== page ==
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Eurobites: Amazon Prepares for Cloud Push in Cape Town

Paul Rainford

Also in today's EMEA regional roundup: Poland's Play upgrades with Ericsson; BT lab addresses PSTN switch-off; Germany plans cyber counter-punch.

  • Amazon Web Services Inc. is looking to expand its operations in Cape Town, South Africa, taking on a new eight-storey office building in the city and advertising for "dozens" of workers to fill it, according to a Reuters report. Among the job ads, says the report, is one for a software development engineer that reveals AWS is recruiting a team for a new greenfield project involving machine learning, big data analysis and cloud computing.

  • Polish mobile operator Play has brought in Ericsson AB (Nasdaq: ERIC) to help expand its radio access network and upgrade its OSS set-up. The operator, which had 15.2 million subscribers at the last count (in March of this year), plans to complete the rollout of its radio network by the end of 2020.

  • BT Group plc (NYSE: BT; London: BTA) is opening a new Digital Services Lab at its facility in Martlesham, Suffolk to help providers of so-called "special services," who install and operate medical alert devices, security systems and the like over the Public Switched Telephone Network (PSTN), migrate to the brave new world of IP-based telephone networks. BT is committed to switching off its PSTN system by 2025.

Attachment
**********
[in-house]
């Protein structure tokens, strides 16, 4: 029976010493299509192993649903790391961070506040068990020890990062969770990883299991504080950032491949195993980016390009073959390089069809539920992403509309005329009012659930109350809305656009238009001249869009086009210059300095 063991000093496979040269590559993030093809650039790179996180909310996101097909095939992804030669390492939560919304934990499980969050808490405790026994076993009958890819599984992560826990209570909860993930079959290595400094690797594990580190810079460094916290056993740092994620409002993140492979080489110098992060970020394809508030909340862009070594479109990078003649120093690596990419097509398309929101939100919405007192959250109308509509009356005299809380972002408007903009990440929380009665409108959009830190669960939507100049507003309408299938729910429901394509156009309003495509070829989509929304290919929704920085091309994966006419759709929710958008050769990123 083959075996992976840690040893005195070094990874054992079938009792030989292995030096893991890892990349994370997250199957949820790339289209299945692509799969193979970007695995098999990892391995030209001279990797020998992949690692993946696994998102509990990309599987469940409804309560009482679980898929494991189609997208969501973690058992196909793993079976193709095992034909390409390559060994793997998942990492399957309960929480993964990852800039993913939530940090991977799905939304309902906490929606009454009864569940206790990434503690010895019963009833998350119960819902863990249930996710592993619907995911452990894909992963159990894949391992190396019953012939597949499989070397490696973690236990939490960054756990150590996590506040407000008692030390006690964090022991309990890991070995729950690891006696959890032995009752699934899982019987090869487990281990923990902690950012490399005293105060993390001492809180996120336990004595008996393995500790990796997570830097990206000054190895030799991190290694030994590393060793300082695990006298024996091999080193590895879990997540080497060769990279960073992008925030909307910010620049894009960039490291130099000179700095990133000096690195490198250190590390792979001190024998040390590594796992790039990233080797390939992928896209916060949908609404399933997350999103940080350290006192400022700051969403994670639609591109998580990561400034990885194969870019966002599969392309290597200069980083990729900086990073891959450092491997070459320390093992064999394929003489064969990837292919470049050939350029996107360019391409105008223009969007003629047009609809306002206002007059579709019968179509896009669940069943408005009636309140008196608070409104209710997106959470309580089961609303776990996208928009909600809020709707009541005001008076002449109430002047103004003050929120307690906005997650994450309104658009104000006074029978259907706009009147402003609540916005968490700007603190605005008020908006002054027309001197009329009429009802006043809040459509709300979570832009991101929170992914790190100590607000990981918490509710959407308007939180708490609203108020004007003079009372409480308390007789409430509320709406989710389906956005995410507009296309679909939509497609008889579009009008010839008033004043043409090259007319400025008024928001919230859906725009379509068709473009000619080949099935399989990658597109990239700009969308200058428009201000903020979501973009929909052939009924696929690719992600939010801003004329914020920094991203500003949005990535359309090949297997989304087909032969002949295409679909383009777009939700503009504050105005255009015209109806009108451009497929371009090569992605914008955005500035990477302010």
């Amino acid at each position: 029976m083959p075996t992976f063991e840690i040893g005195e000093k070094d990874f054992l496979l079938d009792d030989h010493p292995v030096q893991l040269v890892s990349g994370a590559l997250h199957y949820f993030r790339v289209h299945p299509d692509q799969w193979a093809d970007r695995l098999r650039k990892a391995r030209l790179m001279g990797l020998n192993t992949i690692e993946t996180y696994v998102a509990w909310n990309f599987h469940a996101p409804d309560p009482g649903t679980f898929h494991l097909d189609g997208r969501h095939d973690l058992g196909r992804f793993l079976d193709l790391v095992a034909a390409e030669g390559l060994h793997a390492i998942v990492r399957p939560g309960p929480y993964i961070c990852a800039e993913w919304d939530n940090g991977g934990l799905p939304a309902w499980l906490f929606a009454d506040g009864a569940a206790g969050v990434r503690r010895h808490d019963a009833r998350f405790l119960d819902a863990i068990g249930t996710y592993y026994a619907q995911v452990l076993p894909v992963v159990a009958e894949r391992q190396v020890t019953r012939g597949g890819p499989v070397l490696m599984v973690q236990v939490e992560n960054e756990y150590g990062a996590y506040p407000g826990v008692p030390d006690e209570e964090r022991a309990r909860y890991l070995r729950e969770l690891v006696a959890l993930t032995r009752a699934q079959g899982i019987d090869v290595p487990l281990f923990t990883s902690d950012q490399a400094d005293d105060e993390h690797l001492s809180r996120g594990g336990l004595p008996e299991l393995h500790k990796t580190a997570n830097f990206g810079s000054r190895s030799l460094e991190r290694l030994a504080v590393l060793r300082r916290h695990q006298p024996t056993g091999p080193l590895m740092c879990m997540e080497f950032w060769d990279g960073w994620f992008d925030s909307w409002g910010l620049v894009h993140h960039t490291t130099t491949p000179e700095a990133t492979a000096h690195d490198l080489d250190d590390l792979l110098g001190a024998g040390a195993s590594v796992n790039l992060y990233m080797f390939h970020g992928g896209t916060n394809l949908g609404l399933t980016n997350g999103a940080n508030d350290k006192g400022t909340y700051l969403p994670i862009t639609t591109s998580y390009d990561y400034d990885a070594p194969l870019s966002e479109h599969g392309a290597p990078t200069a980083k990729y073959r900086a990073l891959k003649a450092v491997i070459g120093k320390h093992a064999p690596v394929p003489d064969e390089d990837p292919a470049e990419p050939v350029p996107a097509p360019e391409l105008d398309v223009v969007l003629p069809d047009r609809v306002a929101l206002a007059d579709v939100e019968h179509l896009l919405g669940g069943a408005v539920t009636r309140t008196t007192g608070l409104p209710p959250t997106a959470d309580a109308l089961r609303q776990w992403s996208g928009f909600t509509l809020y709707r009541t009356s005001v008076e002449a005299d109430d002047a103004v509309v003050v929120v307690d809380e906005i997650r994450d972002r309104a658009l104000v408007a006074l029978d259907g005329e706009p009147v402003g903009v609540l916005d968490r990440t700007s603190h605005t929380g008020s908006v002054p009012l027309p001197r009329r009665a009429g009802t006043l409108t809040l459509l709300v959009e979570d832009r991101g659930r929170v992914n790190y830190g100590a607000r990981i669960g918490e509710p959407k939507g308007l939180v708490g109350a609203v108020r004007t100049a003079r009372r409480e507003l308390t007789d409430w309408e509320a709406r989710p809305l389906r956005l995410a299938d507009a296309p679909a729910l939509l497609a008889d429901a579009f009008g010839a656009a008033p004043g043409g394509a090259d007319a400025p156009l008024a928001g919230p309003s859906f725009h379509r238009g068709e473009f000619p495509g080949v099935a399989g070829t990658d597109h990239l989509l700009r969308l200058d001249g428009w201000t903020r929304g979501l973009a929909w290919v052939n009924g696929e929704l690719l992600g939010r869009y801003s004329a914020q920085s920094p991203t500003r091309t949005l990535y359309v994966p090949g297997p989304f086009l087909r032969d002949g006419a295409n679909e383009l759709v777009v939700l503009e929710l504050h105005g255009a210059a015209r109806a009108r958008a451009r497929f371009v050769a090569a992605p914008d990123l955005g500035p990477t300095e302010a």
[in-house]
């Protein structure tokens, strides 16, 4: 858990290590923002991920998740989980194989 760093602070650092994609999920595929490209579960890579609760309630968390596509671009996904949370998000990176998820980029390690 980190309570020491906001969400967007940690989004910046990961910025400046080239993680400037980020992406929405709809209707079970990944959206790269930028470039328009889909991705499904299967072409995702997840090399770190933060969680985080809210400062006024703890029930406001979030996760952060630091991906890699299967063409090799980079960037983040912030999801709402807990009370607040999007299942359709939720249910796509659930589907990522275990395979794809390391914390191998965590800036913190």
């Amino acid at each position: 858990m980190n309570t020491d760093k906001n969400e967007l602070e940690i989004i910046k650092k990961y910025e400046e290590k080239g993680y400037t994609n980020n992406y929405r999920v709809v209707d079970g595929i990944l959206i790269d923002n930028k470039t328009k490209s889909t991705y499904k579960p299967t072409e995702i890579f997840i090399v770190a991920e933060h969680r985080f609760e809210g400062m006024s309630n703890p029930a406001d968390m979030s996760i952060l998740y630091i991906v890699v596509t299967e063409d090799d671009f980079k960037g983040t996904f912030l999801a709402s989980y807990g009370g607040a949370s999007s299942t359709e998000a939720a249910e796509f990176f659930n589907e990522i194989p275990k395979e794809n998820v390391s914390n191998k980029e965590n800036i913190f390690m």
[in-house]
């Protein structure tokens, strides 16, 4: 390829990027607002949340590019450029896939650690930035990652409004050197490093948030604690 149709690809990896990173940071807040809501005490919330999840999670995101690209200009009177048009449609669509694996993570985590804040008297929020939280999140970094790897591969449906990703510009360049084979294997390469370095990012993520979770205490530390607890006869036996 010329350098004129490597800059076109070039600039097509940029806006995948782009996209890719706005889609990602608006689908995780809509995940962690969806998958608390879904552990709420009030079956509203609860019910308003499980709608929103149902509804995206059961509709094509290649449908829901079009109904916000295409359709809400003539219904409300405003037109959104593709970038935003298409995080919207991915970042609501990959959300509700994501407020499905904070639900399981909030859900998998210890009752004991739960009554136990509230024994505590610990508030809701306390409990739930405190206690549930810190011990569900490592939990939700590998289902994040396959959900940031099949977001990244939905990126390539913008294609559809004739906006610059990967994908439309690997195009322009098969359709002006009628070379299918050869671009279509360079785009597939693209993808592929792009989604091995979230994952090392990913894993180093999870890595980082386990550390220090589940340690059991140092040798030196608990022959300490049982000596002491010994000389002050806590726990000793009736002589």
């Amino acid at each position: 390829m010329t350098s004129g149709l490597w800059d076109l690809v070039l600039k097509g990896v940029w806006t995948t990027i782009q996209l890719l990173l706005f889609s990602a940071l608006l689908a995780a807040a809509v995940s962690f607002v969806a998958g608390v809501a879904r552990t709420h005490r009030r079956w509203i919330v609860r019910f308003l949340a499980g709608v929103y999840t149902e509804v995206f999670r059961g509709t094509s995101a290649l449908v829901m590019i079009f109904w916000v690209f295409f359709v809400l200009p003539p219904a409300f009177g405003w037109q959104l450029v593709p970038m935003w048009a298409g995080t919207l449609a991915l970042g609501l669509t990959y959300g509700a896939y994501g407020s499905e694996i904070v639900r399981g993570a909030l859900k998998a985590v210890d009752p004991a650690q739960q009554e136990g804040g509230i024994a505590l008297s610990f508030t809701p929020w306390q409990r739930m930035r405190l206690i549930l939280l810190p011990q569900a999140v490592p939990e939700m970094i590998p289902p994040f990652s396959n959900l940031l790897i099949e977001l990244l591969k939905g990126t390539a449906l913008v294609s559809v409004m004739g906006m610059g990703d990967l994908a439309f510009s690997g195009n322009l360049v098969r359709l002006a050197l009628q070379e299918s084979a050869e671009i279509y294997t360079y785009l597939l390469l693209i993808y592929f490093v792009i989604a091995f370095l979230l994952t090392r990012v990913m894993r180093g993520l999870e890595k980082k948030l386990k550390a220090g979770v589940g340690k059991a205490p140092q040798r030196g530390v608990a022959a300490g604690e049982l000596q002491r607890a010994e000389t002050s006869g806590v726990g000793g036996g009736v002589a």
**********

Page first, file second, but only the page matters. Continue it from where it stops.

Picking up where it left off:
• There was nothing to set the world alight in Telekom Austria Group 's second-quarter results: Group total revenues inched up 1.3% year-on-year to €1.099 billion (US$1.285 billion), while earnings declined 0.9% to €356.4 million ($416.7 million). On the operator's home turf, the number of mobile subscribers fell by 1.5%, the pre-paid segment doing the damage with an alarming 11.4% plunge. The outlook for the full year remains unchanged.

  • Germany's Interior Minister, Horst Seehofer, is looking to introduce laws that would allow the country to land a counter-punch if it is hit by foreign cyber attacks. As Reuters reports, Seehofer revealed that Iran is the latest naughty nation-state to target German IT systems on a large scale.

  • Belgium's Proximus has done a deal with broadcaster Eleven Sports that will see the latter's three channels being made available on all Proximus platforms. Among other sporting action, this will means soccer-fan subscribers will be able to watch matches from Germany's Bundesliga. Earlier this month it was announced that Eleven Sports, led by former former BT TV boss Marc Watson, had also nabbed the UK broadcast rights to Italy's Serie A soccer from BT.

  • Telekom Slovenije has completed an overhaul of its analytics infrastructure, drafting in Exasol, described by its vendor as "the world's fastest in-memory analytics database." The operator now hopes to be able to better "monetize" its shedloads of data.

    — Paul Rainford, Assistant Editor, Europe, Light Reading

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